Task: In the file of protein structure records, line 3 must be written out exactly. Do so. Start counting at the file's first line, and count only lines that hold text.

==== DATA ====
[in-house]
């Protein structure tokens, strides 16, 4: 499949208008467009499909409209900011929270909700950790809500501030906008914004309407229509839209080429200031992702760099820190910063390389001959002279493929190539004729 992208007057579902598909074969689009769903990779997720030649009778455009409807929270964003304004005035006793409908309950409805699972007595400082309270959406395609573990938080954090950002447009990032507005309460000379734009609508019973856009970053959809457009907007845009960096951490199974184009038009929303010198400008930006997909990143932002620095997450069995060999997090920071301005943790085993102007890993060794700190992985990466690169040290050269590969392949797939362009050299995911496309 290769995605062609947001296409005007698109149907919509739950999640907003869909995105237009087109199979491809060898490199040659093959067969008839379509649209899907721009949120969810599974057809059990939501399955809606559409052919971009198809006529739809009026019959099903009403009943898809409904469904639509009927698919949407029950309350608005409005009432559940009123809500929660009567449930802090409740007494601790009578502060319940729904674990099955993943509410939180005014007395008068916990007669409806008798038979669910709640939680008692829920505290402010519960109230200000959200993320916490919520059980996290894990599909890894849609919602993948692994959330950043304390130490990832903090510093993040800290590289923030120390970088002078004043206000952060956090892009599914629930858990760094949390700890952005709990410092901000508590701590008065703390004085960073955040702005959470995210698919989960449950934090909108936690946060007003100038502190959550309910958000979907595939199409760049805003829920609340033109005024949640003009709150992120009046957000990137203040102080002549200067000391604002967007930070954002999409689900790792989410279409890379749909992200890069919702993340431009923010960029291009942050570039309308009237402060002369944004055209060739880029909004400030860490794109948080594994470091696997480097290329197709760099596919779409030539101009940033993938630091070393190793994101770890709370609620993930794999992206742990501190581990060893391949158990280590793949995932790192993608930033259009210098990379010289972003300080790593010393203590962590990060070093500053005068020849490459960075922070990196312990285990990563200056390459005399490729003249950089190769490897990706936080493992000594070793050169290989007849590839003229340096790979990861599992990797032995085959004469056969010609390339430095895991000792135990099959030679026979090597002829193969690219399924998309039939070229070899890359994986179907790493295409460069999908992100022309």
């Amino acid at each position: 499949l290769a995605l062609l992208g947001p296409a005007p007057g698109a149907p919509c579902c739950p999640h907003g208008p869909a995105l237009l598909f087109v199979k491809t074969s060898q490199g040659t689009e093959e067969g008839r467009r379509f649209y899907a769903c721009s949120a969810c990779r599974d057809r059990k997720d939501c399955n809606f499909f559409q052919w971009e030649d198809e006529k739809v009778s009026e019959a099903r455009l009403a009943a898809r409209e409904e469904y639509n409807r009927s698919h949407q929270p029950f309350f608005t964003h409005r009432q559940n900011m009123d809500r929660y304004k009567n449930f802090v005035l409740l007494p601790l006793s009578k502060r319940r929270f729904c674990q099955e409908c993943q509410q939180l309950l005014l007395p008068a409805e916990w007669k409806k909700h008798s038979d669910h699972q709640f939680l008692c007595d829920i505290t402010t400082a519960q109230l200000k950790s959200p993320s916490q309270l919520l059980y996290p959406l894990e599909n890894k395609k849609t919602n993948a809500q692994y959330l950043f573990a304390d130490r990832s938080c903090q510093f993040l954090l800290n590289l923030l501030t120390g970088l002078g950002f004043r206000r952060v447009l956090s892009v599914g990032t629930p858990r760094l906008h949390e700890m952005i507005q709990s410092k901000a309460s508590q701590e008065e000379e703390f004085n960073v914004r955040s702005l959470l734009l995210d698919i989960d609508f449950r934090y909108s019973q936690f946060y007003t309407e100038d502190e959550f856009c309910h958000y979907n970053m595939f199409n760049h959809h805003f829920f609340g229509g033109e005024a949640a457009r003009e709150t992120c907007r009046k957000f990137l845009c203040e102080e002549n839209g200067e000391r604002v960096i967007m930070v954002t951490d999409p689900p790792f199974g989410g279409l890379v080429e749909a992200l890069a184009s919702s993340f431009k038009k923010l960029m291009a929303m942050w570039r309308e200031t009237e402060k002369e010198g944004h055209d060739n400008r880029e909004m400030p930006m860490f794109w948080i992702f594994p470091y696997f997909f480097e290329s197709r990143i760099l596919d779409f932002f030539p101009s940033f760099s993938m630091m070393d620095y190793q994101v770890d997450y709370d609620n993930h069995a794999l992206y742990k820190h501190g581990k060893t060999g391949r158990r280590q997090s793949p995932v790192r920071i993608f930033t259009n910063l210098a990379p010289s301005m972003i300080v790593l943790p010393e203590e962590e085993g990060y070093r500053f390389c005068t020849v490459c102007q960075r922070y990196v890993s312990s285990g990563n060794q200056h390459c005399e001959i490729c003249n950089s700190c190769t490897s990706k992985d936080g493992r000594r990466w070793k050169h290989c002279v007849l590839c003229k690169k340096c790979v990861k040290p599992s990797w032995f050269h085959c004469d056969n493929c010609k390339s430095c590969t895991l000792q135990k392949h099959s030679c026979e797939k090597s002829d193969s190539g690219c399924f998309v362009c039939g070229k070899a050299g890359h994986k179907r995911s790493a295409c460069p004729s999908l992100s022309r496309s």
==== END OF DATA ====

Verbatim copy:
């Amino acid at each position: 499949l290769a995605l062609l992208g947001p296409a005007p007057g698109a149907p919509c579902c739950p999640h907003g208008p869909a995105l237009l598909f087109v199979k491809t074969s060898q490199g040659t689009e093959e067969g008839r467009r379509f649209y899907a769903c721009s949120a969810c990779r599974d057809r059990k997720d939501c399955n809606f499909f559409q052919w971009e030649d198809e006529k739809v009778s009026e019959a099903r455009l009403a009943a898809r409209e409904e469904y639509n409807r009927s698919h949407q929270p029950f309350f608005t964003h409005r009432q559940n900011m009123d809500r929660y304004k009567n449930f802090v005035l409740l007494p601790l006793s009578k502060r319940r929270f729904c674990q099955e409908c993943q509410q939180l309950l005014l007395p008068a409805e916990w007669k409806k909700h008798s038979d669910h699972q709640f939680l008692c007595d829920i505290t402010t400082a519960q109230l200000k950790s959200p993320s916490q309270l919520l059980y996290p959406l894990e599909n890894k395609k849609t919602n993948a809500q692994y959330l950043f573990a304390d130490r990832s938080c903090q510093f993040l954090l800290n590289l923030l501030t120390g970088l002078g950002f004043r206000r952060v447009l956090s892009v599914g990032t629930p858990r760094l906008h949390e700890m952005i507005q709990s410092k901000a309460s508590q701590e008065e000379e703390f004085n960073v914004r955040s702005l959470l734009l995210d698919i989960d609508f449950r934090y909108s019973q936690f946060y007003t309407e100038d502190e959550f856009c309910h958000y979907n970053m595939f199409n760049h959809h805003f829920f609340g229509g033109e005024a949640a457009r003009e709150t992120c907007r009046k957000f990137l845009c203040e102080e002549n839209g200067e000391r604002v960096i967007m930070v954002t951490d999409p689900p790792f199974g989410g279409l890379v080429e749909a992200l890069a184009s919702s993340f431009k038009k923010l960029m291009a929303m942050w570039r309308e200031t009237e402060k002369e010198g944004h055209d060739n400008r880029e909004m400030p930006m860490f794109w948080i992702f594994p470091y696997f997909f480097e290329s197709r990143i760099l596919d779409f932002f030539p101009s940033f760099s993938m630091m070393d620095y190793q994101v770890d997450y709370d609620n993930h069995a794999l992206y742990k820190h501190g581990k060893t060999g391949r158990r280590q997090s793949p995932v790192r920071i993608f930033t259009n910063l210098a990379p010289s301005m972003i300080v790593l943790p010393e203590e962590e085993g990060y070093r500053f390389c005068t020849v490459c102007q960075r922070y990196v890993s312990s285990g990563n060794q200056h390459c005399e001959i490729c003249n950089s700190c190769t490897s990706k992985d936080g493992r000594r990466w070793k050169h290989c002279v007849l590839c003229k690169k340096c790979v990861k040290p599992s990797w032995f050269h085959c004469d056969n493929c010609k390339s430095c590969t895991l000792q135990k392949h099959s030679c026979e797939k090597s002829d193969s190539g690219c399924f998309v362009c039939g070229k070899a050299g890359h994986k179907r995911s790493a295409c460069p004729s999908l992100s022309r496309s």